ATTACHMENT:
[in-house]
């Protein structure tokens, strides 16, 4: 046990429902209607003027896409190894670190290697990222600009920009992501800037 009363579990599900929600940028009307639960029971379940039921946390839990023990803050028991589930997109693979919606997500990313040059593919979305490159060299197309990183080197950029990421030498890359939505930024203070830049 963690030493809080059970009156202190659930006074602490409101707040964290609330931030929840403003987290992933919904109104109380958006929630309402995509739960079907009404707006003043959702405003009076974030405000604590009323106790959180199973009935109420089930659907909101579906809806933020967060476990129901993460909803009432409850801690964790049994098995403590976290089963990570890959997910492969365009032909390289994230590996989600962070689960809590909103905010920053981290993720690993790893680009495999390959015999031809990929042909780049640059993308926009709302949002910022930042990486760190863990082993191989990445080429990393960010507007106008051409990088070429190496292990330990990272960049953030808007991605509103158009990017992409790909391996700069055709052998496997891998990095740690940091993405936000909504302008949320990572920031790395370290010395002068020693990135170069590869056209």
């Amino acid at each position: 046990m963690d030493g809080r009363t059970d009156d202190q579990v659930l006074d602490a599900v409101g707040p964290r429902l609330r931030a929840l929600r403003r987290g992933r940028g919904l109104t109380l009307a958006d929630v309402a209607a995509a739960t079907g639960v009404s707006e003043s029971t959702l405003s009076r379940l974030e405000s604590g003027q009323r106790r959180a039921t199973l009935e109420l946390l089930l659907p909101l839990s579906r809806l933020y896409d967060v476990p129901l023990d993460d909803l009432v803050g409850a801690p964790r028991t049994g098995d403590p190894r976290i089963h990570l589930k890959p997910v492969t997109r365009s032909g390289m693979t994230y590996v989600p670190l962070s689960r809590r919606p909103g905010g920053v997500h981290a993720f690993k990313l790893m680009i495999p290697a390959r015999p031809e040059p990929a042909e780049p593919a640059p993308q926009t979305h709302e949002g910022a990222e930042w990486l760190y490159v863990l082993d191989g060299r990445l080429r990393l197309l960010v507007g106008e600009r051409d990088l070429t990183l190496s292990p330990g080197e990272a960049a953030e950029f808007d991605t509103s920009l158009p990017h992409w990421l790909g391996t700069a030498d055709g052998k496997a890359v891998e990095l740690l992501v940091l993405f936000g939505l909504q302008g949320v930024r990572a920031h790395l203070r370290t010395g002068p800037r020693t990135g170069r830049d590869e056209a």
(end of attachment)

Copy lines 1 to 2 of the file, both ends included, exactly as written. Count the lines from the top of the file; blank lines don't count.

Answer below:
[in-house]
């Protein structure tokens, strides 16, 4: 046990429902209607003027896409190894670190290697990222600009920009992501800037 009363579990599900929600940028009307639960029971379940039921946390839990023990803050028991589930997109693979919606997500990313040059593919979305490159060299197309990183080197950029990421030498890359939505930024203070830049 963690030493809080059970009156202190659930006074602490409101707040964290609330931030929840403003987290992933919904109104109380958006929630309402995509739960079907009404707006003043959702405003009076974030405000604590009323106790959180199973009935109420089930659907909101579906809806933020967060476990129901993460909803009432409850801690964790049994098995403590976290089963990570890959997910492969365009032909390289994230590996989600962070689960809590909103905010920053981290993720690993790893680009495999390959015999031809990929042909780049640059993308926009709302949002910022930042990486760190863990082993191989990445080429990393960010507007106008051409990088070429190496292990330990990272960049953030808007991605509103158009990017992409790909391996700069055709052998496997891998990095740690940091993405936000909504302008949320990572920031790395370290010395002068020693990135170069590869056209």